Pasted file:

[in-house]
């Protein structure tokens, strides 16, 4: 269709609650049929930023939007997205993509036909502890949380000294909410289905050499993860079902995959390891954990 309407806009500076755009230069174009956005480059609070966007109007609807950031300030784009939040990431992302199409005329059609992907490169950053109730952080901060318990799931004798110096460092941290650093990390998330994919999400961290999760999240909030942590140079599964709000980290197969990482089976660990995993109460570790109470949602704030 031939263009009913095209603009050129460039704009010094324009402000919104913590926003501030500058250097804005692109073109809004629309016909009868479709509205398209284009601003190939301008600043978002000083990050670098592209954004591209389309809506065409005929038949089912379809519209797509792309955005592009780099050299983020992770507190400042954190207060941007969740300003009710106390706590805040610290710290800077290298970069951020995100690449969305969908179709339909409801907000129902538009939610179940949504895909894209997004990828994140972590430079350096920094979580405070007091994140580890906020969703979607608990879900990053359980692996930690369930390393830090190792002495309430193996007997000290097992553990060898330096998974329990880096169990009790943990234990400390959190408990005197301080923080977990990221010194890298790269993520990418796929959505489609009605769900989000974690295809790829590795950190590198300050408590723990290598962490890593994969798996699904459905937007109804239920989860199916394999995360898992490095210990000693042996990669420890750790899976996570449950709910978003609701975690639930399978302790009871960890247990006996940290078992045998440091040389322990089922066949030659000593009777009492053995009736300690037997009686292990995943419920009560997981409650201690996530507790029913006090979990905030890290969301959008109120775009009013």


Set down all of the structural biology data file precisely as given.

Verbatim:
[in-house]
């Protein structure tokens, strides 16, 4: 269709609650049929930023939007997205993509036909502890949380000294909410289905050499993860079902995959390891954990 309407806009500076755009230069174009956005480059609070966007109007609807950031300030784009939040990431992302199409005329059609992907490169950053109730952080901060318990799931004798110096460092941290650093990390998330994919999400961290999760999240909030942590140079599964709000980290197969990482089976660990995993109460570790109470949602704030 031939263009009913095209603009050129460039704009010094324009402000919104913590926003501030500058250097804005692109073109809004629309016909009868479709509205398209284009601003190939301008600043978002000083990050670098592209954004591209389309809506065409005929038949089912379809519209797509792309955005592009780099050299983020992770507190400042954190207060941007969740300003009710106390706590805040610290710290800077290298970069951020995100690449969305969908179709339909409801907000129902538009939610179940949504895909894209997004990828994140972590430079350096920094979580405070007091994140580890906020969703979607608990879900990053359980692996930690369930390393830090190792002495309430193996007997000290097992553990060898330096998974329990880096169990009790943990234990400390959190408990005197301080923080977990990221010194890298790269993520990418796929959505489609009605769900989000974690295809790829590795950190590198300050408590723990290598962490890593994969798996699904459905937007109804239920989860199916394999995360898992490095210990000693042996990669420890750790899976996570449950709910978003609701975690639930399978302790009871960890247990006996940290078992045998440091040389322990089922066949030659000593009777009492053995009736300690037997009686292990995943419920009560997981409650201690996530507790029913006090979990905030890290969301959008109120775009009013």